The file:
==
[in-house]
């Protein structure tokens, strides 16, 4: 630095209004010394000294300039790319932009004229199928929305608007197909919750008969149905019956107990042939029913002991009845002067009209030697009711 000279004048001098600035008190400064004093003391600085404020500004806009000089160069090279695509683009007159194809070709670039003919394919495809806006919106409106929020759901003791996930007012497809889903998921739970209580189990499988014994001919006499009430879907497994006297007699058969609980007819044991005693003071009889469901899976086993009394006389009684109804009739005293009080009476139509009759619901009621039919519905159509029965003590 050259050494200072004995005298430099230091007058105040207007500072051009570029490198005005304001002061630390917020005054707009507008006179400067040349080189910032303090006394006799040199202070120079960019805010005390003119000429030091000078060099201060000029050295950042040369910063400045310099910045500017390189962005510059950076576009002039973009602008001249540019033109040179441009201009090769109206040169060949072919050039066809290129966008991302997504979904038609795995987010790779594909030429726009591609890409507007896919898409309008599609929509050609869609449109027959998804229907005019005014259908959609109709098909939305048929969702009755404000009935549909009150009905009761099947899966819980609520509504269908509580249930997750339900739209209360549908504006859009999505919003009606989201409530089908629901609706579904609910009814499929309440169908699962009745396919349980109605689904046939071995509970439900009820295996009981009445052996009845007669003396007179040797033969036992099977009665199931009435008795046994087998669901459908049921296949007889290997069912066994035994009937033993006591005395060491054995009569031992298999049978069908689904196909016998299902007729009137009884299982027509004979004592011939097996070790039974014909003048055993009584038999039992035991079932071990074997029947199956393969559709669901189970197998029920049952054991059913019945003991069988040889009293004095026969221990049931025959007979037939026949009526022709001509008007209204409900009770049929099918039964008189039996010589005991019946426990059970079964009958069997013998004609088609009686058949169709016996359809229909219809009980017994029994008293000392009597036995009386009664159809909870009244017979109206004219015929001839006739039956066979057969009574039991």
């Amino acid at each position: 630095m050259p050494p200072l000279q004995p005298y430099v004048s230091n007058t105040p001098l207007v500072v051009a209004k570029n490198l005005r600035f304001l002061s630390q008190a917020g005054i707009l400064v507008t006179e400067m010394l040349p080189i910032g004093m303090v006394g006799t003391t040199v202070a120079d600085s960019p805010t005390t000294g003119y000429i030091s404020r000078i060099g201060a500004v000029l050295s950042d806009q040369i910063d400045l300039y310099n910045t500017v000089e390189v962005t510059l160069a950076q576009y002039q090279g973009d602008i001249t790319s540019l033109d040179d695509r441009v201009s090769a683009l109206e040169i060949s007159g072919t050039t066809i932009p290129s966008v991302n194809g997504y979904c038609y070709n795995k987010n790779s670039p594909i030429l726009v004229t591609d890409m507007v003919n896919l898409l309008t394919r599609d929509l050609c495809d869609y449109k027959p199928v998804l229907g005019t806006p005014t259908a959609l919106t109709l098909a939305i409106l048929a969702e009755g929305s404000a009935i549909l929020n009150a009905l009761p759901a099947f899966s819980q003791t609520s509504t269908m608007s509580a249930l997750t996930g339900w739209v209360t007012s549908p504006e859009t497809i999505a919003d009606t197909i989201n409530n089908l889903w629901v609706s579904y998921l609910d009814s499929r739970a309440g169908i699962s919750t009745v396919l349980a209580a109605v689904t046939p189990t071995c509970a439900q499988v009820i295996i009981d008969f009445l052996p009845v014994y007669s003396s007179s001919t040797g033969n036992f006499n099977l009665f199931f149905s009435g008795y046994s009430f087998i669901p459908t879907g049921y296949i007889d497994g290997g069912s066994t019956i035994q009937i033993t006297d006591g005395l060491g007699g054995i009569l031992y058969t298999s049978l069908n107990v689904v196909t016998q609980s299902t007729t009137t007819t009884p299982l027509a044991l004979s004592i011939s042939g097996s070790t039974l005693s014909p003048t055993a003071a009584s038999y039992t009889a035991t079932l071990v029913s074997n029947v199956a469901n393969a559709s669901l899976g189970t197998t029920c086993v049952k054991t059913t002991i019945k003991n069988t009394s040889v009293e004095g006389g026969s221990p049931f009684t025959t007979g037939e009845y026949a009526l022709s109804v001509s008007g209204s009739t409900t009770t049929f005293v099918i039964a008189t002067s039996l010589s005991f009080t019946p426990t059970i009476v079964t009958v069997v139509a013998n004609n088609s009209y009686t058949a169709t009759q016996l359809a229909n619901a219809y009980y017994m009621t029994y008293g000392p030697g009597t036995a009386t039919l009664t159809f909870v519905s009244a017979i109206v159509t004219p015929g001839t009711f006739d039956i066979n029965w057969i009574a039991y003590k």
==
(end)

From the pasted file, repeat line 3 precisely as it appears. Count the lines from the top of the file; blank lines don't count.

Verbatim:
């Amino acid at each position: 630095m050259p050494p200072l000279q004995p005298y430099v004048s230091n007058t105040p001098l207007v500072v051009a209004k570029n490198l005005r600035f304001l002061s630390q008190a917020g005054i707009l400064v507008t006179e400067m010394l040349p080189i910032g004093m303090v006394g006799t003391t040199v202070a120079d600085s960019p805010t005390t000294g003119y000429i030091s404020r000078i060099g201060a500004v000029l050295s950042d806009q040369i910063d400045l300039y310099n910045t500017v000089e390189v962005t510059l160069a950076q576009y002039q090279g973009d602008i001249t790319s540019l033109d040179d695509r441009v201009s090769a683009l109206e040169i060949s007159g072919t050039t066809i932009p290129s966008v991302n194809g997504y979904c038609y070709n795995k987010n790779s670039p594909i030429l726009v004229t591609d890409m507007v003919n896919l898409l309008t394919r599609d929509l050609c495809d869609y449109k027959p199928v998804l229907g005019t806006p005014t259908a959609l919106t109709l098909a939305i409106l048929a969702e009755g929305s404000a009935i549909l929020n009150a009905l009761p759901a099947f899966s819980q003791t609520s509504t269908m608007s509580a249930l997750t996930g339900w739209v209360t007012s549908p504006e859009t497809i999505a919003d009606t197909i989201n409530n089908l889903w629901v609706s579904y998921l609910d009814s499929r739970a309440g169908i699962s919750t009745v396919l349980a209580a109605v689904t046939p189990t071995c509970a439900q499988v009820i295996i009981d008969f009445l052996p009845v014994y007669s003396s007179s001919t040797g033969n036992f006499n099977l009665f199931f149905s009435g008795y046994s009430f087998i669901p459908t879907g049921y296949i007889d497994g290997g069912s066994t019956i035994q009937i033993t006297d006591g005395l060491g007699g054995i009569l031992y058969t298999s049978l069908n107990v689904v196909t016998q609980s299902t007729t009137t007819t009884p299982l027509a044991l004979s004592i011939s042939g097996s070790t039974l005693s014909p003048t055993a003071a009584s038999y039992t009889a035991t079932l071990v029913s074997n029947v199956a469901n393969a559709s669901l899976g189970t197998t029920c086993v049952k054991t059913t002991i019945k003991n069988t009394s040889v009293e004095g006389g026969s221990p049931f009684t025959t007979g037939e009845y026949a009526l022709s109804v001509s008007g209204s009739t409900t009770t049929f005293v099918i039964a008189t002067s039996l010589s005991f009080t019946p426990t059970i009476v079964t009958v069997v139509a013998n004609n088609s009209y009686t058949a169709t009759q016996l359809a229909n619901a219809y009980y017994m009621t029994y008293g000392p030697g009597t036995a009386t039919l009664t159809f909870v519905s009244a017979i109206v159509t004219p015929g001839t009711f006739d039956i066979n029965w057969i009574a039991y003590k």